Sunday, February 08, 2009

Banking on good name to attain success

By Ephraim Aguilar
Inquirer Southern Luzon

DARAGA, ALBAY--Wendy Destacamento, 55, a local producer of processed meat, knows that her products are of the best quality simply because her own grandchildren eat them.

Wendy, a grandmother of three, says there is nothing as reliable as what’s cooking in your mother’s kitchen—a familiar taste that never jades the appetite.

“We earned our buyers’ trust by our “lutong-bahay” (home-cooked) reputation,” Wendy says. “We ensure the quality of our products since they’re what we eat, and they’re what our own grandchildren eat.”

Wendy and her husband Oscar, 60, have been locally producing fresh cut and processed meat products in Albay province through Juanito’s Meat and Marinated Products—a homegrown company they put up 24 years ago.

It started in 1985 with a meager capital of P1,500. The couple would sell fresh pork to friends. That eventually led to the establishment of an outlet in this town’s public market. Later, another branch opened in a more strategic place in Legazpi City.

Oscar says that since locally processed meat products cater only to smaller areas requiring shorter freezing time, they are free from harmful preservatives.

Juanito’s Meat has since expanded, producing other meat products as well, such as hotdog, ham, meat loaf, luncheon meat, corned beef, smoked hamonado, foot-long sausage, bologna, embutido, burger patties and lumpia shanghai.

Oscar says Juanito’s does not use genetically engineered or modified organisms or additives in their products. It also uses organic color such as paprika or “paminton.”

He adds they do not use dumped or cheap meat from other countries. Juanito’s products have also been fortified with anticarcinogenic properties and Vitamin C.

The Destacamento couple has never been daunted even if Juanito’s sits alongside other popular meat brands in shopping mall freezers in the cities of Legazpi and Lucena.

Juanito’s may not have put out advertisements on TV or newspapers, but it has a loyal clientele whose number has grown through the years by word of mouth.

“People who have tested the quality of our products eventually become our loyal buyers,” says Wendy. “And they tell their friends about us, too.”

She says locally processed meat products are more fresh since it is intended for smaller communities and is expected to reach consumers soon after production, thus requiring no artificial preservatives.

After the scare that gripped the world when some food products imported from China were reportedly contaminated with melamine—a white powder used in plastic-making harmful to human health—local food producers expected a boost in sales.

Oscar, who is also vice president of the Bicol Region Association of Meat Processors, says their sales increased by 15 percent after the China food scandal late last year.

However, Oscar adds that this boost in sales is still measly compared to profits and property lost to the “Supertyphoon Reming” in late 2006. The power outage that lasted for more than a month caused them to temporarily cease operations.

“We almost closed down our business,” Wendy says, recalling the tragedy. “We even told our workers they had to stop working for us, and when we gave them their separation pays, they didn’t want to take the money.”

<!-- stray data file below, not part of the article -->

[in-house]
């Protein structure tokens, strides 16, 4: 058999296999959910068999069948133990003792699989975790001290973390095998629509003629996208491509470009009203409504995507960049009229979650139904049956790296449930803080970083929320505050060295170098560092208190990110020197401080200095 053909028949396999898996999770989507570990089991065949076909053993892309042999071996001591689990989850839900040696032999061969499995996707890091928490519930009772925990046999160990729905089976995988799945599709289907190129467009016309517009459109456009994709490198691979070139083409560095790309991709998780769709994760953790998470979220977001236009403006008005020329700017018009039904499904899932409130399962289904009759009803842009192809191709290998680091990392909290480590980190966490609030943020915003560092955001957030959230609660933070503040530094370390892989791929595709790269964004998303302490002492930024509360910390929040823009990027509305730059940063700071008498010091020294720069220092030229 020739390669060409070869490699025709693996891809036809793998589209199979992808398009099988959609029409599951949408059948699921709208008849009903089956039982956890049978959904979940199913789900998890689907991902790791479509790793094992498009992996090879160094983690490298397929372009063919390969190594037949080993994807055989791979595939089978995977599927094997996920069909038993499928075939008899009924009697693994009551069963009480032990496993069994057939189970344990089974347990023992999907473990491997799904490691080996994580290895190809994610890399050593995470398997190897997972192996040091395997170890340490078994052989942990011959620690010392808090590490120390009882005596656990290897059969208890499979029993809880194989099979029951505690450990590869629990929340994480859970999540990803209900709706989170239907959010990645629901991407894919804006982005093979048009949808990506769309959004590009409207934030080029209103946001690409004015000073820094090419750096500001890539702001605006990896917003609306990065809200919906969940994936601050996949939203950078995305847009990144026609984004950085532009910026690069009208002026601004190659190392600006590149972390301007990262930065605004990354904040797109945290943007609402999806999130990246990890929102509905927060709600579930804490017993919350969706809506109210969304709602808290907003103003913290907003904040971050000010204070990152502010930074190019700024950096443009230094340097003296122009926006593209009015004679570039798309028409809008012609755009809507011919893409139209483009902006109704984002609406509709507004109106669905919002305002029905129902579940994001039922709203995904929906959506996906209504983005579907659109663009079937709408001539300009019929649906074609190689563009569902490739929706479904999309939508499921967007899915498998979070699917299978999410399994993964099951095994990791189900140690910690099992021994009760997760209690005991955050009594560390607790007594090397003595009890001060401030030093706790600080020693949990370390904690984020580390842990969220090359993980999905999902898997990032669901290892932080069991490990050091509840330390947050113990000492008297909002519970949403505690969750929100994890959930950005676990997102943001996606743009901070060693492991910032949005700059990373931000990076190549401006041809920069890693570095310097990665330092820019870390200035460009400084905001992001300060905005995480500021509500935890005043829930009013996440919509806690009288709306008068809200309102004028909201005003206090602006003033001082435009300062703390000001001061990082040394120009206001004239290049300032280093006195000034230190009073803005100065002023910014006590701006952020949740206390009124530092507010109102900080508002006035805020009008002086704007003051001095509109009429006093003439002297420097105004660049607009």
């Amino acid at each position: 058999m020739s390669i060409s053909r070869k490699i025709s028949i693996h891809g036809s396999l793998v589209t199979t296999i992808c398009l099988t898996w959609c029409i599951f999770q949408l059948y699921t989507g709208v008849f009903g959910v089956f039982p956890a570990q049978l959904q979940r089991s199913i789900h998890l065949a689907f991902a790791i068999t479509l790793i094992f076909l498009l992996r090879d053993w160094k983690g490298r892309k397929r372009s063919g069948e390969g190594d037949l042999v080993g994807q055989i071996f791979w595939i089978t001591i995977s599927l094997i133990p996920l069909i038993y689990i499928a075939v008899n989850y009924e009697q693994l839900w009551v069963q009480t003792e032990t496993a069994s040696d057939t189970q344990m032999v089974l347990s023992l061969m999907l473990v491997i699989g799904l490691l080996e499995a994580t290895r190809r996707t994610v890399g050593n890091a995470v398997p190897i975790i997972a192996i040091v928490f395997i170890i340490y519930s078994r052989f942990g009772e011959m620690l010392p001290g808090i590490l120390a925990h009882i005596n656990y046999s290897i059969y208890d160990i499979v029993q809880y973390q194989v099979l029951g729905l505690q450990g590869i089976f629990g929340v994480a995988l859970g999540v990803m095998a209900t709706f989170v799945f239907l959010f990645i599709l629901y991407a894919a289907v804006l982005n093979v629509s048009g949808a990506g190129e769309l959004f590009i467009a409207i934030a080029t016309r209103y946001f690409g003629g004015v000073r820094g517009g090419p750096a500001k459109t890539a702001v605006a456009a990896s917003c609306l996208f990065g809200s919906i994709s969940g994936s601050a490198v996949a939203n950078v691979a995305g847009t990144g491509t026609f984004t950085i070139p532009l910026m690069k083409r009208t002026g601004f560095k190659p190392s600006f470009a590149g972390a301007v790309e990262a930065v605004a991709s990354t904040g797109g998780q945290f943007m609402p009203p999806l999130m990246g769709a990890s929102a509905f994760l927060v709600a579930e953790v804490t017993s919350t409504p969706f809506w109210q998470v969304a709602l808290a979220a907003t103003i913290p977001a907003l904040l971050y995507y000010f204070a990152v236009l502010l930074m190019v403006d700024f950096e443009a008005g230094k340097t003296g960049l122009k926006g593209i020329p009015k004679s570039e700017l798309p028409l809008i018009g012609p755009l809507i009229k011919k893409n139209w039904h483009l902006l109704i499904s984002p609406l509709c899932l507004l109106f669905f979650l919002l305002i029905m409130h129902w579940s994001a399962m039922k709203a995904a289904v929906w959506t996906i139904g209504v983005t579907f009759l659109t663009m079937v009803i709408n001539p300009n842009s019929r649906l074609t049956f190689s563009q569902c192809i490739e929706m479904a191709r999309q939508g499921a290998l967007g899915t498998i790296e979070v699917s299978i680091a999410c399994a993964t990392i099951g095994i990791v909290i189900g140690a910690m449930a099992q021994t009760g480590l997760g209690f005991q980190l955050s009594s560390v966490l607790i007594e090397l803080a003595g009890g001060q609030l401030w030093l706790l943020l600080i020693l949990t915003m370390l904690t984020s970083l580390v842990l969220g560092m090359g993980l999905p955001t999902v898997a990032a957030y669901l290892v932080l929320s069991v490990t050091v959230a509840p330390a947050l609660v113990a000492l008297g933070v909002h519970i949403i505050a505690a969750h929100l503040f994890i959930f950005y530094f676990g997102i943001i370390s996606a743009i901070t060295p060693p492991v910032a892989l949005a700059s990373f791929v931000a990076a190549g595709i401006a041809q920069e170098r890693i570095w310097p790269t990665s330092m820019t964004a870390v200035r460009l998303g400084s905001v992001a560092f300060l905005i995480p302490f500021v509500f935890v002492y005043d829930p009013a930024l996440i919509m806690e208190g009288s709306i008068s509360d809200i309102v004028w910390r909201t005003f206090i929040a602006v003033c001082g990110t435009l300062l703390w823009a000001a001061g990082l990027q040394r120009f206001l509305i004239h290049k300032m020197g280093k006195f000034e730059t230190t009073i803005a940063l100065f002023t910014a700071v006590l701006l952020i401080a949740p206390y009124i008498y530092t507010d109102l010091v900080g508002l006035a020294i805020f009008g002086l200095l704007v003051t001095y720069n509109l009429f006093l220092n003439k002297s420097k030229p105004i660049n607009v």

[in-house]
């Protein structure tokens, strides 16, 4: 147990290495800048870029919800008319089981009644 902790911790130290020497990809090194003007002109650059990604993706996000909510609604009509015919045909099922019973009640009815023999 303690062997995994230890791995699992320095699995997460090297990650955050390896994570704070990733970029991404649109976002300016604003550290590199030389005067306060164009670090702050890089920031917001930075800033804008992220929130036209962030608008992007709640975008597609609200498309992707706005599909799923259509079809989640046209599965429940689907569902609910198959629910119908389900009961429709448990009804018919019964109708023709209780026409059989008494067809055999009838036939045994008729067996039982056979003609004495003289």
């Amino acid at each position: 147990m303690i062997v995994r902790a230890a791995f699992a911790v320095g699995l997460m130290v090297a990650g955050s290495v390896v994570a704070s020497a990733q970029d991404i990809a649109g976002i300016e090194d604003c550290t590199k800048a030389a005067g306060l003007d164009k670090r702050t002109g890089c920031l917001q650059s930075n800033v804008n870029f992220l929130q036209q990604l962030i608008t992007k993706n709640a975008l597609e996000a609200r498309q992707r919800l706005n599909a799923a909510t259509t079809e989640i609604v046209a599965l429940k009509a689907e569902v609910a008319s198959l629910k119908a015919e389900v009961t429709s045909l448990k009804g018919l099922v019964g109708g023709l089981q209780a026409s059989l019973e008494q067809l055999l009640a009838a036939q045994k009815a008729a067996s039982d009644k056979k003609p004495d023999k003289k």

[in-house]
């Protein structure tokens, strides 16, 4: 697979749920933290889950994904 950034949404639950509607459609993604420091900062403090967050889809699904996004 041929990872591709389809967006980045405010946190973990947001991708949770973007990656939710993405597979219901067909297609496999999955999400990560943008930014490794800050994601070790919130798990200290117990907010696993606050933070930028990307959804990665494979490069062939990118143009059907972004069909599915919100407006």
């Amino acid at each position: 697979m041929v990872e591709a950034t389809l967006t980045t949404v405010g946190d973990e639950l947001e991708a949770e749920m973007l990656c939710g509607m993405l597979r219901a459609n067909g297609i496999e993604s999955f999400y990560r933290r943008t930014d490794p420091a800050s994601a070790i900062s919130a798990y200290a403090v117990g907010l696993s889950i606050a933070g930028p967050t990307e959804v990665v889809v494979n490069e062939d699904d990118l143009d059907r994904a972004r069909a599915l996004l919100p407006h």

It was then that Wendy realized they were “helping people earn a living ... and that we were also providing quality food to the locals, so we decided to press on no matter how hard it was.”

Another challenge faced by local meat processors is the limited market.

The couple says it really takes constant effort to maintain good product quality on which to build a good and trusted name. Only by doing so will the number of their loyal costumers grow.

(Juanito’s Meat may be reached at 0915-8246003.)

Thursday, February 05, 2009

Spend more on social services, gov’t urged

By Ephraim Aguilar
Inquirer Southern Luzon

LEGAZPI CITY--WITH THE GLOBAL ECOnomic crisis looking like it will be “deeper, broader and longer,” the government should prioritize social protection measures over a stimulus package, said Albay Gov. Joey Salceda.

Instead of the “big-jolt” spending of a stimulus package to pump life into a sickening economy, the government should spend more, but slowly, on basic social services, said Salceda, who is one of President Macapagal-Arroyo’s economic advisers.

Salceda, who spoke at the Bicol Regional Development Council meeting here, said the global economic slowdown is likely to last three years.

Salceda, who is the Bicol-RDC chair, argued for a change in the development framework, saying that in a stimulus response to the crisis, as in the P330-billion stimulus package, government resources could run out.

He said the government should focus on long-term projects, take advantage of low economic activity, and expand productive capacity while creating jobs to support incomes.

Salceda explained that in an economic crisis, demand—or the daily activity of buying and spending that keeps an economy going—weakens. Even if prices of goods are low, people do not have the money to spend.

If businesses and consumers would rather save than spend, then the government should do more of the spending, Salceda said.

“When everyone stops spending, only the government can take risks. When there is no demand, only the government can create demand,” Salceda said.

He said government should be doing the spending because it can afford to take big losses and its losses are spread out over the entire population and over time.

In the meantime, the governor advised people to be frugal spenders and businessmen to cut down on essentials.

He said people should build their skills to make themselves more marketable. With a report from Gil C. Cabacungan Jr.